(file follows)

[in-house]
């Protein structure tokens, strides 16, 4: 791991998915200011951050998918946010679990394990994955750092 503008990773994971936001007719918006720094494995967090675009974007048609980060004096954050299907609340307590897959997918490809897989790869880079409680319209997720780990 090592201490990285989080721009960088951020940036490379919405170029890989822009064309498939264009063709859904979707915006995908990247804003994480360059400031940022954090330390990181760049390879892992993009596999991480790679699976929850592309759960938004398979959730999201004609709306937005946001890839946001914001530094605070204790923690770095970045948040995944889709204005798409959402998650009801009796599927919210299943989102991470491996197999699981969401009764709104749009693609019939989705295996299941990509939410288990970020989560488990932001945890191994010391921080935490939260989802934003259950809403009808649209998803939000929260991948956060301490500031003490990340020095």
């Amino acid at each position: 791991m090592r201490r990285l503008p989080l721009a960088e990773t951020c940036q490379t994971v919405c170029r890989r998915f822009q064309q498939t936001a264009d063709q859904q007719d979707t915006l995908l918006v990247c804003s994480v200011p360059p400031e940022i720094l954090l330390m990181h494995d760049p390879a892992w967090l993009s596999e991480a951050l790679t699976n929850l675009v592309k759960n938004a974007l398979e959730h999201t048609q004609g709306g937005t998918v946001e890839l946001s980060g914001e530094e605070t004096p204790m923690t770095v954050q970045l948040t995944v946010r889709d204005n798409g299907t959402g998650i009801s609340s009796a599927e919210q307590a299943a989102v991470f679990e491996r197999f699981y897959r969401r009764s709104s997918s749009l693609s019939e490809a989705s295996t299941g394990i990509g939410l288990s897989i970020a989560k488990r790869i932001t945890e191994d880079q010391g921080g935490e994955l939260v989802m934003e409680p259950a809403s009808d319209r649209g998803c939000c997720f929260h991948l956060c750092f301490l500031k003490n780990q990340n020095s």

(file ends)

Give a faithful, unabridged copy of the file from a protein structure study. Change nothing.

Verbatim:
[in-house]
């Protein structure tokens, strides 16, 4: 791991998915200011951050998918946010679990394990994955750092 503008990773994971936001007719918006720094494995967090675009974007048609980060004096954050299907609340307590897959997918490809897989790869880079409680319209997720780990 090592201490990285989080721009960088951020940036490379919405170029890989822009064309498939264009063709859904979707915006995908990247804003994480360059400031940022954090330390990181760049390879892992993009596999991480790679699976929850592309759960938004398979959730999201004609709306937005946001890839946001914001530094605070204790923690770095970045948040995944889709204005798409959402998650009801009796599927919210299943989102991470491996197999699981969401009764709104749009693609019939989705295996299941990509939410288990970020989560488990932001945890191994010391921080935490939260989802934003259950809403009808649209998803939000929260991948956060301490500031003490990340020095």
């Amino acid at each position: 791991m090592r201490r990285l503008p989080l721009a960088e990773t951020c940036q490379t994971v919405c170029r890989r998915f822009q064309q498939t936001a264009d063709q859904q007719d979707t915006l995908l918006v990247c804003s994480v200011p360059p400031e940022i720094l954090l330390m990181h494995d760049p390879a892992w967090l993009s596999e991480a951050l790679t699976n929850l675009v592309k759960n938004a974007l398979e959730h999201t048609q004609g709306g937005t998918v946001e890839l946001s980060g914001e530094e605070t004096p204790m923690t770095v954050q970045l948040t995944v946010r889709d204005n798409g299907t959402g998650i009801s609340s009796a599927e919210q307590a299943a989102v991470f679990e491996r197999f699981y897959r969401r009764s709104s997918s749009l693609s019939e490809a989705s295996t299941g394990i990509g939410l288990s897989i970020a989560k488990r790869i932001t945890e191994d880079q010391g921080g935490e994955l939260v989802m934003e409680p259950a809403s009808d319209r649209g998803c939000c997720f929260h991948l956060c750092f301490l500031k003490n780990q990340n020095s």